“By building a vertical farm you can grow as close to the point of consumption in a city or close to a distribution hub, which is why big supermarkets are looking to invest in this technology. It also reduces the amount of land which would previously be required for planting and therefore minimises its footprint, the use of pesticides and the huge costs of buying land. The great outdoors is best for growing our staple crops.”

On site at the vertical farm was crop scientist, Matthew Reid, who explained how he has been monitoring and testing different variables in a selection of basil plants, to determine the best recipe for optimal plant growth.

“Part of my role is to work with growers to identify plant quality traits of interest, for example yield, flavour, aroma and appearance. We are trying to look at how manipulating the growing environment, in particular light, can be used to control how crops grow,” he explained.

“Using a mix of different LED lights, we aim to identify light spectra which enhance particular quality traits. Farmers want to know what the fastest recipe is for yield which is what our current trials aim to identify,” he said.

“By giving us complete control over the environment this indoor growing system allows us to make plants grow the way we want them to.

“This can be by giving the plants exactly what they need to grow happily, but it can also involve providing the right amount of stress which can enhance things like flavour and pigmentation,” he continued. “For example, we have found that higher energy wavelengths of light, such as blue and ultraviolet light, can increase red pigmentation in lettuce similar to the way that these same wavelengths produce sunburn in humans,” he concluded.

Labour shortages within the agricultural sector have been well documented in recent months, with the growing pressure of accessing a future labour workforce post-Brexit making advances in automation a necessity for farming.

Mr Farquhar explained how vertical farming could work: “Currently, we are growing salads and micro greens in the vertical farm. However, soon we hope to look at growing crops such as tomatoes and soft fruit which could be a possible solution for those farmers whose businesses have been hit by poor weather and labour shortages these past couple of years.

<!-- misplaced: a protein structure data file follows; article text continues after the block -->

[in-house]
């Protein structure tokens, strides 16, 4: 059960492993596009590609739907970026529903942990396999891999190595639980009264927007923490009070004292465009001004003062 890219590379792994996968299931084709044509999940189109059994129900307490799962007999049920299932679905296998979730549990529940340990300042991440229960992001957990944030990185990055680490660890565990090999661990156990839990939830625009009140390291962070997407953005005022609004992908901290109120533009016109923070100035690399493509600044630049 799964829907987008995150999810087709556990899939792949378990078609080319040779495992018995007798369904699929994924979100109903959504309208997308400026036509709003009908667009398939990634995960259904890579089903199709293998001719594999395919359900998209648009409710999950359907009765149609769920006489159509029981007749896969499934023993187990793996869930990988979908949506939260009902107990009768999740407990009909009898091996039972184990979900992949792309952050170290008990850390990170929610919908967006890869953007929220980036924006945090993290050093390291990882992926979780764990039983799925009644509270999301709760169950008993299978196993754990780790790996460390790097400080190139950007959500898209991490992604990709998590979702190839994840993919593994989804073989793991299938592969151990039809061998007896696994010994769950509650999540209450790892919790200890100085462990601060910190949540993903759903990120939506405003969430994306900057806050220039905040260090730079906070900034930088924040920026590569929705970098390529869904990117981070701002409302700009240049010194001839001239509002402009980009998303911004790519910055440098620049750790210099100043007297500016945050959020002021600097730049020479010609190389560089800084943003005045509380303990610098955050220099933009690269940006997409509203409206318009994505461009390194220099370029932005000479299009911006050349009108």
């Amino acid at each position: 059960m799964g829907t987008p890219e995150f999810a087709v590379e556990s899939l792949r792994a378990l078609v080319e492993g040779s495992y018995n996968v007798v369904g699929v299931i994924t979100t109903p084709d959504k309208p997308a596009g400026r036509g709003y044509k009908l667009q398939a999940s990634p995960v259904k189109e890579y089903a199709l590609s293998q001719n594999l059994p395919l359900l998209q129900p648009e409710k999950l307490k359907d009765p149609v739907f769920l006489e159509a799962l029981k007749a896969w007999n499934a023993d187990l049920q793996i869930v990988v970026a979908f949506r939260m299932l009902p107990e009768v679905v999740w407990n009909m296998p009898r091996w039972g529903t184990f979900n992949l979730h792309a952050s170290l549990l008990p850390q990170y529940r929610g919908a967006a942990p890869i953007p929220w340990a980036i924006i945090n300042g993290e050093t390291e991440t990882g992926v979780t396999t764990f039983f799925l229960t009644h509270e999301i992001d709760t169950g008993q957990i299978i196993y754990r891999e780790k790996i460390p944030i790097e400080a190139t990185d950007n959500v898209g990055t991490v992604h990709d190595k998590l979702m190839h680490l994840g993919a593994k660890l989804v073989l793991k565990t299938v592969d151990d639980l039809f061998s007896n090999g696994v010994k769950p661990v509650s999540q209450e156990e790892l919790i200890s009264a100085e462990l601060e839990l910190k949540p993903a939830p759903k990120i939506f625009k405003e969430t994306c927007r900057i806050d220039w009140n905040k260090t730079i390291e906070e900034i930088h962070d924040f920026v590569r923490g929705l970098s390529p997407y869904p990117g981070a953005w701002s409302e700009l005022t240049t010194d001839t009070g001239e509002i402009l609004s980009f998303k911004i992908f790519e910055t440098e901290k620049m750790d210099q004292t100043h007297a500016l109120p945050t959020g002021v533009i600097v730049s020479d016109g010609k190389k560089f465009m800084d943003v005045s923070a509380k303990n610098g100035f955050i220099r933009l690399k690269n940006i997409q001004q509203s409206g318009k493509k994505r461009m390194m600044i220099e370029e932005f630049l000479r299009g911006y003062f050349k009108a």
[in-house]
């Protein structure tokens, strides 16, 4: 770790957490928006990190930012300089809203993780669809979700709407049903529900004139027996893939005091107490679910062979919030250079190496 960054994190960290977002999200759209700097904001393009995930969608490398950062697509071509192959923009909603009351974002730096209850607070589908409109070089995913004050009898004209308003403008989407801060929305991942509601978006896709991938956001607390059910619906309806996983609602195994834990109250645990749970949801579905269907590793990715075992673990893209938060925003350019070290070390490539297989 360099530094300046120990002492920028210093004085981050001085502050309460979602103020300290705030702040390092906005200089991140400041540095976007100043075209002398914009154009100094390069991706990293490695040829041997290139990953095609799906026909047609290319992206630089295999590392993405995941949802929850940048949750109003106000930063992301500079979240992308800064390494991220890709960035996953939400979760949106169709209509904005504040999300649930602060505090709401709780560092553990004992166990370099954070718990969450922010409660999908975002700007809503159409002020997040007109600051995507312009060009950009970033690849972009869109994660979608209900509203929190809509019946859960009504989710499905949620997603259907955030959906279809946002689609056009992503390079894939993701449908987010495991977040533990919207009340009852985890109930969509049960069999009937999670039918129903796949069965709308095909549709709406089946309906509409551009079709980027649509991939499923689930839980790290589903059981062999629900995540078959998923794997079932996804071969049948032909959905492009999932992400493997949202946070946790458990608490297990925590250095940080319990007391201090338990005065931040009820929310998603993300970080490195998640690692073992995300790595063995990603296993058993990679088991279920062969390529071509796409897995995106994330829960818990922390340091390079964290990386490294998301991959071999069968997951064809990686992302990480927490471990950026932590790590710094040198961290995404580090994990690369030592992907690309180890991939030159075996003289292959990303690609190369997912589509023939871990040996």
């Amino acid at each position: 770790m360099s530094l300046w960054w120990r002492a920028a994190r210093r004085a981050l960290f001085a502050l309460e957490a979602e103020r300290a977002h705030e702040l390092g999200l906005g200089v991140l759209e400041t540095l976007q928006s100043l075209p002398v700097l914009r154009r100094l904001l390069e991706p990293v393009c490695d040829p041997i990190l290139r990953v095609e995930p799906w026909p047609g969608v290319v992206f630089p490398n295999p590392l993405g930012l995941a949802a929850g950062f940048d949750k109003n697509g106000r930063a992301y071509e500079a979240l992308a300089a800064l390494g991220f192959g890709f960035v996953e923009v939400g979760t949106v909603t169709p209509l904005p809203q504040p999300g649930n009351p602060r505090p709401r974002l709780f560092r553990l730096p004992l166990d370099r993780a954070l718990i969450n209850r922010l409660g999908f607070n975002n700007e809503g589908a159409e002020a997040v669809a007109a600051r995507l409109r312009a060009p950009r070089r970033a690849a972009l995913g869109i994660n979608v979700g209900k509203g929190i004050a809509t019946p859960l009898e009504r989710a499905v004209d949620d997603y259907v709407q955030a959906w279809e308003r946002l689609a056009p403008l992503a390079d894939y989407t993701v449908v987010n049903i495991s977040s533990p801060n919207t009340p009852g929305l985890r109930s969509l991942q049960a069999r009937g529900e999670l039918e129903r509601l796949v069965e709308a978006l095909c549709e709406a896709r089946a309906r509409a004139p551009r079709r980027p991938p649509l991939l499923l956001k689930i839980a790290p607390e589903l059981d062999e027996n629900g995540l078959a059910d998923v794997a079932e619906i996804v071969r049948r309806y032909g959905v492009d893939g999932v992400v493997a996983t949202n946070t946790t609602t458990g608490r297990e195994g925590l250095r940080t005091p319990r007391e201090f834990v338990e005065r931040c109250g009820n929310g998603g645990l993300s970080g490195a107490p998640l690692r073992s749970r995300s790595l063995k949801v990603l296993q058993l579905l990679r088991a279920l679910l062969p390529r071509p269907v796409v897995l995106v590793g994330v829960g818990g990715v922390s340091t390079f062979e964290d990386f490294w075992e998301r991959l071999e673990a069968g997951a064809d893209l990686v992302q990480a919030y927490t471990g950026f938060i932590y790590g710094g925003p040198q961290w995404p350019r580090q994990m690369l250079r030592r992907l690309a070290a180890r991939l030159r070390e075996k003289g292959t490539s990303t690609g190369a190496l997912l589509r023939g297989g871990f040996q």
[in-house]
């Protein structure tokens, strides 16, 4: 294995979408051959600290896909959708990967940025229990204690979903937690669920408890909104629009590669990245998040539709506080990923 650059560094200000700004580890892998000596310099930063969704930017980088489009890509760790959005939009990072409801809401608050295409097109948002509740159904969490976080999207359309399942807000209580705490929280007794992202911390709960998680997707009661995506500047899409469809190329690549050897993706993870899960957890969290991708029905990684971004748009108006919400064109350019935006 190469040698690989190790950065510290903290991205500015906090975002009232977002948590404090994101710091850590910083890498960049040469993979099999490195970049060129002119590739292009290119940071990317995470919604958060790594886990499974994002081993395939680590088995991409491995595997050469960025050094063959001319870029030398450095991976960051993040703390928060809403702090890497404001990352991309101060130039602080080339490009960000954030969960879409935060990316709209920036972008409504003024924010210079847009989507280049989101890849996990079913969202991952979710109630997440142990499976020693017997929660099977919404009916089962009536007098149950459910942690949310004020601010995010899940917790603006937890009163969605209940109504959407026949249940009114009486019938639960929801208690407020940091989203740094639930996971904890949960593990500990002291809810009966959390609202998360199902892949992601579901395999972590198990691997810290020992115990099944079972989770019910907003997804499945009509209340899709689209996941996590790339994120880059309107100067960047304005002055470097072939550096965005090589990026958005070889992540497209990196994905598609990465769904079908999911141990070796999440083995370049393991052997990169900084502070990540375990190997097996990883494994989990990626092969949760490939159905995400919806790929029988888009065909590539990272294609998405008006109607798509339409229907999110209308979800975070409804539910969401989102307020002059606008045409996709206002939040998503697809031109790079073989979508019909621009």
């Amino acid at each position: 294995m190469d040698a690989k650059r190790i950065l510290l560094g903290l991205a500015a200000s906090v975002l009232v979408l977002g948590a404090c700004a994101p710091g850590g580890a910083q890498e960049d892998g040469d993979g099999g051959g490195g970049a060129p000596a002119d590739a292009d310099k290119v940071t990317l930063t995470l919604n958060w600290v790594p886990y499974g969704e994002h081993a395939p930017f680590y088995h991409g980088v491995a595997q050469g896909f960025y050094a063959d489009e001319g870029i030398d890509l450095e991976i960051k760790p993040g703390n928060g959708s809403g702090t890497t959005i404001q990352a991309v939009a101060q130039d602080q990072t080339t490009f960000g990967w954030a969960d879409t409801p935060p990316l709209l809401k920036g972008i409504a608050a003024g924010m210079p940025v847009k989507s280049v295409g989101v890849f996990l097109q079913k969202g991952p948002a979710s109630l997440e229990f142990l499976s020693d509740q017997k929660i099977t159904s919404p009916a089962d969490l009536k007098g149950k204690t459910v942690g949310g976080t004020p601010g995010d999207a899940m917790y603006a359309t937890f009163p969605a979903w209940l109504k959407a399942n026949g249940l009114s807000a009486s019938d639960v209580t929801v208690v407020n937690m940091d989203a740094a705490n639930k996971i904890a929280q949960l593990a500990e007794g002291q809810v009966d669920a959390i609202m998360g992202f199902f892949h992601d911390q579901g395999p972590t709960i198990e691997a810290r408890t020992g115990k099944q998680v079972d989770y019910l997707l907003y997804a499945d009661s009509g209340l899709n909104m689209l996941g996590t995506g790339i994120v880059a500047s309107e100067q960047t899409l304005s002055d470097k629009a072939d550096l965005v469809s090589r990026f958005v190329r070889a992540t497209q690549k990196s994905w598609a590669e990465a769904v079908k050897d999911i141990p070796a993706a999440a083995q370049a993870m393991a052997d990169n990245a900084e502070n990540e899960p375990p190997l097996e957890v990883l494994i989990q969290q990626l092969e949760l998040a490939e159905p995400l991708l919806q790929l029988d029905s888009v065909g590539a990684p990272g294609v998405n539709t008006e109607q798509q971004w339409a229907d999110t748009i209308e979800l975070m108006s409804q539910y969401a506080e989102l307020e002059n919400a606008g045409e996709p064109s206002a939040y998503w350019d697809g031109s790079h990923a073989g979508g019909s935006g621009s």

“We advise everyone who invests in this technology that they will need to have some sort of horticultural expertise, however, what we are taking out is manual labour, as everything is controlled by robots from the likes of watering to harvesting.

“It is getting harder for farmers to access manual labour and this system removes that pressure from farmers who, once they are trained in the technology, will be able to operate the system on virtually a solo basis with support from IGS.”

Scottish farmers will soon be able to buy this technology for themselves, allowing them to set the parameters for perfect growing conditions for their crops. The initial costs of investment will. obviously, be a deterrent to farmers who have been hit hard by poor income returns over the last couple of years, however, Mr Farquhar argued that the investment would deliver huge economic returns, even in the medium term.

“Investing in this technology is a capital commitment for farmers. However, most farmers don’t buy tractors or combines but instead lease them. There is no reason why they couldn’t do something similar with our technology,” he suggested.

“We are also in talks with one of the leading agri-finance companies, AMC, who are considering offering support to farmers wanting to make this investment,” he explained.

“We’ve had Scottish outdoor growers interested in our technology to help minimise the costs of propagation. Currently, many start to grow their seedlings at the end of the season and then have to hold them at an even temperature for six months before planting out- a significant power cost given Scotland’s fluctuating temperatures.

“With IGS technology, they could grow them in a week or so using far less energy and could use the rest of the year to grow a much higher value crop, like salads,” he argued.